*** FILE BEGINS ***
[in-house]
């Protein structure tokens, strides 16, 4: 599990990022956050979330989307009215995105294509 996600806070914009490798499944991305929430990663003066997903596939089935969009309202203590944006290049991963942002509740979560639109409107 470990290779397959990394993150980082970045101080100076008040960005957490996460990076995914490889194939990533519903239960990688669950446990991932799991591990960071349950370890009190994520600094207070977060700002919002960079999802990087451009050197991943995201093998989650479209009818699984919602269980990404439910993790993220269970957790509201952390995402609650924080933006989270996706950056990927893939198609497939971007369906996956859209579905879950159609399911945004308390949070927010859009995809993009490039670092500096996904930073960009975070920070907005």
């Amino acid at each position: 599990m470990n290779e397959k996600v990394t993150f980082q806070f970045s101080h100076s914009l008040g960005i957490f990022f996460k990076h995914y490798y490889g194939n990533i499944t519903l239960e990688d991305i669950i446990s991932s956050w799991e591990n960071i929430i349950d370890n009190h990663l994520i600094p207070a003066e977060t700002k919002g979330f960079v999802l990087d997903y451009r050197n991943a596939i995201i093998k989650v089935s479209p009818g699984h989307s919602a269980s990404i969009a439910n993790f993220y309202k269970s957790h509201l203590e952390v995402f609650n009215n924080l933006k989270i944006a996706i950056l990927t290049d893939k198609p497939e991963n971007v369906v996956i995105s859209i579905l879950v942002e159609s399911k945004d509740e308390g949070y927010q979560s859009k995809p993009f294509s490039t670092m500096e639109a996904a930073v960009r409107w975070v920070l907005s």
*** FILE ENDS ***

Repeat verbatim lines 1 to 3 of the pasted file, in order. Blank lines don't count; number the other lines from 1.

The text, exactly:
[in-house]
């Protein structure tokens, strides 16, 4: 599990990022956050979330989307009215995105294509 996600806070914009490798499944991305929430990663003066997903596939089935969009309202203590944006290049991963942002509740979560639109409107 470990290779397959990394993150980082970045101080100076008040960005957490996460990076995914490889194939990533519903239960990688669950446990991932799991591990960071349950370890009190994520600094207070977060700002919002960079999802990087451009050197991943995201093998989650479209009818699984919602269980990404439910993790993220269970957790509201952390995402609650924080933006989270996706950056990927893939198609497939971007369906996956859209579905879950159609399911945004308390949070927010859009995809993009490039670092500096996904930073960009975070920070907005």
């Amino acid at each position: 599990m470990n290779e397959k996600v990394t993150f980082q806070f970045s101080h100076s914009l008040g960005i957490f990022f996460k990076h995914y490798y490889g194939n990533i499944t519903l239960e990688d991305i669950i446990s991932s956050w799991e591990n960071i929430i349950d370890n009190h990663l994520i600094p207070a003066e977060t700002k919002g979330f960079v999802l990087d997903y451009r050197n991943a596939i995201i093998k989650v089935s479209p009818g699984h989307s919602a269980s990404i969009a439910n993790f993220y309202k269970s957790h509201l203590e952390v995402f609650n009215n924080l933006k989270i944006a996706i950056l990927t290049d893939k198609p497939e991963n971007v369906v996956i995105s859209i579905l879950v942002e159609s399911k945004d509740e308390g949070y927010q979560s859009k995809p993009f294509s490039t670092m500096e639109a996904a930073v960009r409107w975070v920070l907005s």